Consumer Reports claims two out of the three types of condoms offered free by Planned Parenthood, have poor ratings in terms of strength and reliability.
Critics suggest that the agency distributes the condoms, knowing they will fail, which leads to unwanted pregnancies and new customers.
Debbie McCall of Planned Parenthood of Bryan disagrees.
"No, that is not true. We are not handing out defective condoms to bring in more business, that is so wrong," said McCall.
Consumer Reports air-burst tested 23 condoms of different brands and types. The test fills a condom with air and lab workers then log the length of time it takes to burst. The worst two performers are distributed by Planned Parenthood.
Planned Parenthood's argument is that the air-burst test is unrealistic and the better test is one for safety, using water to test for seepage.
"It's the water pressure of it and the fluid, you don't want the fluid to seep out. I hate to say that, but that's what it's all about," said McCall.
David Bereit with Coalition for Life has a different opinion.
"If they have an ounce of integrity, I hope they do the right thing and I hope they educate the community and withdraw those condoms that are on the market right now," said Bereit.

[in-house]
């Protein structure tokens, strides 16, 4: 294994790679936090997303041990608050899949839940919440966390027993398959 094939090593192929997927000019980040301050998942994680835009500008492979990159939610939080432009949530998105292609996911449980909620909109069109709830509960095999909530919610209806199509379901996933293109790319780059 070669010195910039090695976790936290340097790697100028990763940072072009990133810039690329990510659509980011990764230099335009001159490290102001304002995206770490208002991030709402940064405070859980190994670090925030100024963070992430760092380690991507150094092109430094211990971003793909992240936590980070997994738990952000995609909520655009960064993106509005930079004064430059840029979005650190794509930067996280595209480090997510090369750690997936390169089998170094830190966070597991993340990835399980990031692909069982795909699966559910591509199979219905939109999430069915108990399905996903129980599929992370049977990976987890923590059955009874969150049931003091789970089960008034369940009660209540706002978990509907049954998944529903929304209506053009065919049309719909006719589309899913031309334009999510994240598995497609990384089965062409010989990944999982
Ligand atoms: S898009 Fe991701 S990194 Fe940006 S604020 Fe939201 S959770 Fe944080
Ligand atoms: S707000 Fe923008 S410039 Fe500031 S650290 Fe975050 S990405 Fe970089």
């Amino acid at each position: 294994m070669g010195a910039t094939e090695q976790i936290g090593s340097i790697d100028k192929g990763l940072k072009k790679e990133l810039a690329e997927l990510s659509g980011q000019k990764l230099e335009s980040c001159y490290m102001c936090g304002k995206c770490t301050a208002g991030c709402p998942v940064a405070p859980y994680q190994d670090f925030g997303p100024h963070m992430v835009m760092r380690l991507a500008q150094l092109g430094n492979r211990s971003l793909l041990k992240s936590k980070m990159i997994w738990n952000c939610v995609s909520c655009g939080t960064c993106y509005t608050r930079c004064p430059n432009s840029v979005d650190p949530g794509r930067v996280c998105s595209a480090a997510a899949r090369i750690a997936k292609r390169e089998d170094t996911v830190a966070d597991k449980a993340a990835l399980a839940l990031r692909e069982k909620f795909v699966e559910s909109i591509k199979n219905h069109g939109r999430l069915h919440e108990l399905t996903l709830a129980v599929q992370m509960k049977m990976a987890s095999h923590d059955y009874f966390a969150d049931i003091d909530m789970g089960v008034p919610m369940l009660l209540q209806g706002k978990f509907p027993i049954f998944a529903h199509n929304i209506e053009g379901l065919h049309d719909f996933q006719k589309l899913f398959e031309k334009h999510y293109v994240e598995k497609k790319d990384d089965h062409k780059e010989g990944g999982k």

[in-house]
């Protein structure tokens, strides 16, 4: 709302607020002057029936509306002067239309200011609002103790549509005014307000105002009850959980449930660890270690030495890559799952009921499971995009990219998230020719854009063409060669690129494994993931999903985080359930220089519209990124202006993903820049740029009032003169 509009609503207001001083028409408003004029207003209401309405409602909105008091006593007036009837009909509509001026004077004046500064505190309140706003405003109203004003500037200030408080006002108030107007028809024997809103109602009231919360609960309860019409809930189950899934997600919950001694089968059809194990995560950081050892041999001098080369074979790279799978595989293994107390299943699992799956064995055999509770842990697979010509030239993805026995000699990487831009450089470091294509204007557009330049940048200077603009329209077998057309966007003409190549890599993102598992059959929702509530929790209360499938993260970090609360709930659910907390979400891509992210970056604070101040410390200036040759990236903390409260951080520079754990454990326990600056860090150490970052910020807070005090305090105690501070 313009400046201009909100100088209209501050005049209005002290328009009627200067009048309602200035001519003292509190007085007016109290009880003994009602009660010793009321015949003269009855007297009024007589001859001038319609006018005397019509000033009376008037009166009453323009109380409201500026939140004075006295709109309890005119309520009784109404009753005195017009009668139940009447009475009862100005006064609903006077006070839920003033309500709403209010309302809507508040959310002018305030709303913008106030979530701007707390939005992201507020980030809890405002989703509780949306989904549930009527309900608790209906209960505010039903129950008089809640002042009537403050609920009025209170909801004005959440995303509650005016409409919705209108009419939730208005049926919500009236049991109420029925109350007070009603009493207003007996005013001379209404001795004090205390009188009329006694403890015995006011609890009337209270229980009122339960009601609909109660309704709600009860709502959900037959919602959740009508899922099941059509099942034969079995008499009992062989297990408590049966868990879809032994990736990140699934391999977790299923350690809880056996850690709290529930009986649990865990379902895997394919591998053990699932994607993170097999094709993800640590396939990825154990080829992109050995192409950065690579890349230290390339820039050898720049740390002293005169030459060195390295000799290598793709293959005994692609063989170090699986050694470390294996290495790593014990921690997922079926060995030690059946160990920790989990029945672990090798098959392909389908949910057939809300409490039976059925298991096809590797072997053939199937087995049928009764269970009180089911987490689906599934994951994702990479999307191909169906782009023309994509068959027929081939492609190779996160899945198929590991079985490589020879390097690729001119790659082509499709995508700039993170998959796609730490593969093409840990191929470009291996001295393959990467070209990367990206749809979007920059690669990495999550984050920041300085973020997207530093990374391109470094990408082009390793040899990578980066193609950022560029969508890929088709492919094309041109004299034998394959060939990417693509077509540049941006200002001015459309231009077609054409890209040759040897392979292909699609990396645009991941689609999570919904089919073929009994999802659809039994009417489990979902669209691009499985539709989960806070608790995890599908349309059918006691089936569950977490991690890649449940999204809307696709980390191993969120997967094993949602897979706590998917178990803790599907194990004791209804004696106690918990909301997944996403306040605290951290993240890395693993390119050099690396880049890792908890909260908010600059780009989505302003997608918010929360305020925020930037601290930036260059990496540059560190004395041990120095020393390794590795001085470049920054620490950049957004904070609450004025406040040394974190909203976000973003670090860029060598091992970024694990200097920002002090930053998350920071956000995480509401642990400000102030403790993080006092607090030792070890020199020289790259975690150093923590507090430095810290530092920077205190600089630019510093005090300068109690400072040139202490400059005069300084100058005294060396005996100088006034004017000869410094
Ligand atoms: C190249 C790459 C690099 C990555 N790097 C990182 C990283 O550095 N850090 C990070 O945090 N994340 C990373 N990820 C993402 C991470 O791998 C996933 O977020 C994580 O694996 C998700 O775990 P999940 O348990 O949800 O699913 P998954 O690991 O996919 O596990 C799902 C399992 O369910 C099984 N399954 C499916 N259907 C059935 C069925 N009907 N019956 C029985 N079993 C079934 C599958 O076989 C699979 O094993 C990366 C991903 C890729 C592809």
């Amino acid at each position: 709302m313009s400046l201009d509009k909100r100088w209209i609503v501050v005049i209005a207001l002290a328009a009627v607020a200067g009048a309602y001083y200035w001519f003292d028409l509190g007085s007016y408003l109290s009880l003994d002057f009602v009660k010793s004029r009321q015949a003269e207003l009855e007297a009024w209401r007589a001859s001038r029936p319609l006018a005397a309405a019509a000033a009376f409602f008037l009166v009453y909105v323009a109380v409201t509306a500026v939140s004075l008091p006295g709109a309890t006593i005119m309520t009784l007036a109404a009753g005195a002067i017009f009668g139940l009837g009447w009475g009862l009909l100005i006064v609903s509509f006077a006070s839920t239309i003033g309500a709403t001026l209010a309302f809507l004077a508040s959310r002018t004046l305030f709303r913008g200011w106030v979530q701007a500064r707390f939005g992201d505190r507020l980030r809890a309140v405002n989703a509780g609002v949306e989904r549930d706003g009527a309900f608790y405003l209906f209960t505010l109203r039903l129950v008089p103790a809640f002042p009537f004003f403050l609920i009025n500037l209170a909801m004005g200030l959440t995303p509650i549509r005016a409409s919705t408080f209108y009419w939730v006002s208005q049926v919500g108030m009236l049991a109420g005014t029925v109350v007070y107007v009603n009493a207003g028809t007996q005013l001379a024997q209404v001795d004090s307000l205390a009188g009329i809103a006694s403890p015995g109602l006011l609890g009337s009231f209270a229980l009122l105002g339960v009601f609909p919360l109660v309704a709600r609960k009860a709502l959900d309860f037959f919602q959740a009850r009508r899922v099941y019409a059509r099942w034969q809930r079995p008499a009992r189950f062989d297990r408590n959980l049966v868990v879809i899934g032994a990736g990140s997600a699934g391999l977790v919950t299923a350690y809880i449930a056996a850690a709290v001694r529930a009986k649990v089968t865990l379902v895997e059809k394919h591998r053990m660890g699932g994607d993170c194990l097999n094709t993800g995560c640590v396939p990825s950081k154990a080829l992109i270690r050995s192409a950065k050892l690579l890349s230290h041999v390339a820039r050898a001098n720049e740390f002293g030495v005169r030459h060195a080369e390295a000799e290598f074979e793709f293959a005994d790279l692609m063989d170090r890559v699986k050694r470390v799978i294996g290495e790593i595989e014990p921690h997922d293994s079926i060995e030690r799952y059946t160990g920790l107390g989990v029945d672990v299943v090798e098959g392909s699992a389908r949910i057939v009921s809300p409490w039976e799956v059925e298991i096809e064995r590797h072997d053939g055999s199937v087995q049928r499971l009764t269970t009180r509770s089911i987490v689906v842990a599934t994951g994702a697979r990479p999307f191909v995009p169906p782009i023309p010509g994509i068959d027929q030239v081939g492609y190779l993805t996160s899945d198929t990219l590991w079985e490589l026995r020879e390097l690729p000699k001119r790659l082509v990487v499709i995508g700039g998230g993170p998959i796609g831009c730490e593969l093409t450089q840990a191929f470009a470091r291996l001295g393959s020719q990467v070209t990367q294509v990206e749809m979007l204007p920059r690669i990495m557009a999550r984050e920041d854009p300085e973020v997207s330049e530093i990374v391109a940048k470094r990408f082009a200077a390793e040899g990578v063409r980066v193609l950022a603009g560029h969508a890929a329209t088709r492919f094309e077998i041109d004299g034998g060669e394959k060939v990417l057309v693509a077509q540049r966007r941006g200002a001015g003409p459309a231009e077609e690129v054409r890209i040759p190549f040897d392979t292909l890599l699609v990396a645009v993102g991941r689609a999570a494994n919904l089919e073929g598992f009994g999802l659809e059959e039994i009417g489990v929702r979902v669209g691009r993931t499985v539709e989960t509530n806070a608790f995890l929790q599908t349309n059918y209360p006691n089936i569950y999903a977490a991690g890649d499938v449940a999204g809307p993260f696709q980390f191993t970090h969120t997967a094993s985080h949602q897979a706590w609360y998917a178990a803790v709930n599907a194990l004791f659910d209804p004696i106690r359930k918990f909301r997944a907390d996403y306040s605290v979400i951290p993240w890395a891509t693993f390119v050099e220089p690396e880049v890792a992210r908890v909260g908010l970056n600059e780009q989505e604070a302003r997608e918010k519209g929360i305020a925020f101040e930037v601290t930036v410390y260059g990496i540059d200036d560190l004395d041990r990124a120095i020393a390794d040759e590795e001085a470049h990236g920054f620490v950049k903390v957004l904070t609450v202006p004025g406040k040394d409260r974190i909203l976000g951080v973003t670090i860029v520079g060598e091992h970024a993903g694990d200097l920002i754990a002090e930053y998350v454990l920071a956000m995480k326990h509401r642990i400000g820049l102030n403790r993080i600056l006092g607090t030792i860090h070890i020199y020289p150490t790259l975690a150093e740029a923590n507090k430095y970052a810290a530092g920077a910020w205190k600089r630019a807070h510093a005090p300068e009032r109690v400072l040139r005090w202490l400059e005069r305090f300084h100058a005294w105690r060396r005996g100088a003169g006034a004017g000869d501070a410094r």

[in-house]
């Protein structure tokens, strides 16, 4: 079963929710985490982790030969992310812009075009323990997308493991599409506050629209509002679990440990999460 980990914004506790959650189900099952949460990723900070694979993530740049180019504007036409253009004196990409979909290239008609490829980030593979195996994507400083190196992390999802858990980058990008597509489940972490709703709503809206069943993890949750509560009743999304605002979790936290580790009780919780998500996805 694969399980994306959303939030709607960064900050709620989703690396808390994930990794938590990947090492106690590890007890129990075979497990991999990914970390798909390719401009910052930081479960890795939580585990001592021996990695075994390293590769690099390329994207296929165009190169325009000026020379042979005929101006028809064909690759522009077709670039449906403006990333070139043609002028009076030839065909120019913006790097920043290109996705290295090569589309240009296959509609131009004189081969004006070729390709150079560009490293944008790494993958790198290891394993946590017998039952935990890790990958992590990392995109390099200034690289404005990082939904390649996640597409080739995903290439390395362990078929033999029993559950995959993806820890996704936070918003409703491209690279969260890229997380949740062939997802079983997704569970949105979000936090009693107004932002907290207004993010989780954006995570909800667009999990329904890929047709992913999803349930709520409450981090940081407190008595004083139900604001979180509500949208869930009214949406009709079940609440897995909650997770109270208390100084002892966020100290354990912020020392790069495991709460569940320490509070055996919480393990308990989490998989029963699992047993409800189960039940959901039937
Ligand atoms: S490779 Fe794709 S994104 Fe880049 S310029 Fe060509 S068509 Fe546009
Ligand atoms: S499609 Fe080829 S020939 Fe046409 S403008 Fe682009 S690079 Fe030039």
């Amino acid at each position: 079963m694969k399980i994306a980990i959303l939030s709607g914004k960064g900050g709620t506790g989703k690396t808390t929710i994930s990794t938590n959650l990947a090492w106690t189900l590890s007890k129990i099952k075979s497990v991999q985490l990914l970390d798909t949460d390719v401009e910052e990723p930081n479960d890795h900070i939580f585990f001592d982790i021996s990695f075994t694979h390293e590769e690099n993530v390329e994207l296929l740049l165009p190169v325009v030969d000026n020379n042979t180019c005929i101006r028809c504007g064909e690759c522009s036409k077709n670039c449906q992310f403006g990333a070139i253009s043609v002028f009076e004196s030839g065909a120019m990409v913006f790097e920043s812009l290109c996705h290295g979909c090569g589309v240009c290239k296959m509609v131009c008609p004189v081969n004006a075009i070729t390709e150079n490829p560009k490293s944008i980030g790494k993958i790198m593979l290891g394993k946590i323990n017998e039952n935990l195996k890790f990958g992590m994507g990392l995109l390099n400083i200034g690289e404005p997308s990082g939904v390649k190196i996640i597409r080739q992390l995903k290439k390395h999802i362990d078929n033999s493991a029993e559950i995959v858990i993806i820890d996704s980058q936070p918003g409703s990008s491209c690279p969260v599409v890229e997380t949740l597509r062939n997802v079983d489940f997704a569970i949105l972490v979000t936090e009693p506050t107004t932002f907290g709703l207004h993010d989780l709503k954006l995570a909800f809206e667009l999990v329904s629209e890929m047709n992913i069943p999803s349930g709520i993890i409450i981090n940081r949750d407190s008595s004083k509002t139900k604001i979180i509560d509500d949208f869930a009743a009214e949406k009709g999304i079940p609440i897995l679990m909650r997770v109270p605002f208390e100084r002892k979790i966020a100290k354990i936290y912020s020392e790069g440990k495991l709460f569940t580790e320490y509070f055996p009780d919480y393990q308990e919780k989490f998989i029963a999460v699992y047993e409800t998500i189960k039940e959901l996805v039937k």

Since the ratings, Planned Parenthood has resubmitted its condoms for independent testing. The agency says all received excellent results. Also, all condoms including the ones tested by Consumer Reports are FDA approved.
Gynecologist Dr. Betty Acker said that's all that matters.
"If they're all expectable, if they're all going to prevent against micro-bacteria up to this size or sperm up to this size, I don't care which one is which, as long as they pass their safety and they do what they're supposed to do," said Acker.
Planned Parenthood will continue distributing its condoms, but says education is the key to preventing unwanted pregnancies.
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